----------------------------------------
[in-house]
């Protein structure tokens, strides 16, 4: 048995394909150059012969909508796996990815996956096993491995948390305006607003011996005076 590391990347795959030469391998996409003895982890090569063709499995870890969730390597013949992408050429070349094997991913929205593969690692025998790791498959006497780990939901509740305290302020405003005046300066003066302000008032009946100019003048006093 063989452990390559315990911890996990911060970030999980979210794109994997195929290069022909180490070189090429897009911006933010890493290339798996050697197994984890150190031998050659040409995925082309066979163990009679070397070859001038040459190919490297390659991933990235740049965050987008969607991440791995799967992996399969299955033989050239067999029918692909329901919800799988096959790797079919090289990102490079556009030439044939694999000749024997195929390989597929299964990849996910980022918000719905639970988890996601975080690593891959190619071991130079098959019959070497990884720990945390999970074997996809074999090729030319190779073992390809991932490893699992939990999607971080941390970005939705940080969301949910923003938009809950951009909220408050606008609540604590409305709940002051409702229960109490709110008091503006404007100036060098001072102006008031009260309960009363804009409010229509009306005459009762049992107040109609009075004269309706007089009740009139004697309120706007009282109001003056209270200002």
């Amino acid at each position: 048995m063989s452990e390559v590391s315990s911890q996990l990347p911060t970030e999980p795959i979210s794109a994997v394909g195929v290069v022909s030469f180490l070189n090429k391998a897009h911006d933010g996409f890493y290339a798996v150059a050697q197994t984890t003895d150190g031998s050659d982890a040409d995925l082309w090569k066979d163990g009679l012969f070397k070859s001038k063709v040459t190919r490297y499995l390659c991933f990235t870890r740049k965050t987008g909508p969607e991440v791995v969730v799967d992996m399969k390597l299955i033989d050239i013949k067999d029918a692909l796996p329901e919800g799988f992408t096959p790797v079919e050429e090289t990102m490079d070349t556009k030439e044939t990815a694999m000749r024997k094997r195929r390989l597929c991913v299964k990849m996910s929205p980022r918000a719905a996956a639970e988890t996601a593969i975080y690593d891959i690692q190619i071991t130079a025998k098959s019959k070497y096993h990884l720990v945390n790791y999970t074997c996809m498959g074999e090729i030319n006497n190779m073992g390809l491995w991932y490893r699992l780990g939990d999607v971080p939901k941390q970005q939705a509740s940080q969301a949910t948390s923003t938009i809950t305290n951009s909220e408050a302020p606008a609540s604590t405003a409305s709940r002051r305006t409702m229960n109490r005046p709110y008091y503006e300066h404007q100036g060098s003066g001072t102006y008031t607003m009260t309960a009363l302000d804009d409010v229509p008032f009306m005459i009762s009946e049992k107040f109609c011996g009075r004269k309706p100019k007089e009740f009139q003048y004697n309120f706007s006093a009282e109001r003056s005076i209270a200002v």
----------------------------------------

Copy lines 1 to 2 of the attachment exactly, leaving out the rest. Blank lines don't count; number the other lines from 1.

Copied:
[in-house]
């Protein structure tokens, strides 16, 4: 048995394909150059012969909508796996990815996956096993491995948390305006607003011996005076 590391990347795959030469391998996409003895982890090569063709499995870890969730390597013949992408050429070349094997991913929205593969690692025998790791498959006497780990939901509740305290302020405003005046300066003066302000008032009946100019003048006093 063989452990390559315990911890996990911060970030999980979210794109994997195929290069022909180490070189090429897009911006933010890493290339798996050697197994984890150190031998050659040409995925082309066979163990009679070397070859001038040459190919490297390659991933990235740049965050987008969607991440791995799967992996399969299955033989050239067999029918692909329901919800799988096959790797079919090289990102490079556009030439044939694999000749024997195929390989597929299964990849996910980022918000719905639970988890996601975080690593891959190619071991130079098959019959070497990884720990945390999970074997996809074999090729030319190779073992390809991932490893699992939990999607971080941390970005939705940080969301949910923003938009809950951009909220408050606008609540604590409305709940002051409702229960109490709110008091503006404007100036060098001072102006008031009260309960009363804009409010229509009306005459009762049992107040109609009075004269309706007089009740009139004697309120706007009282109001003056209270200002």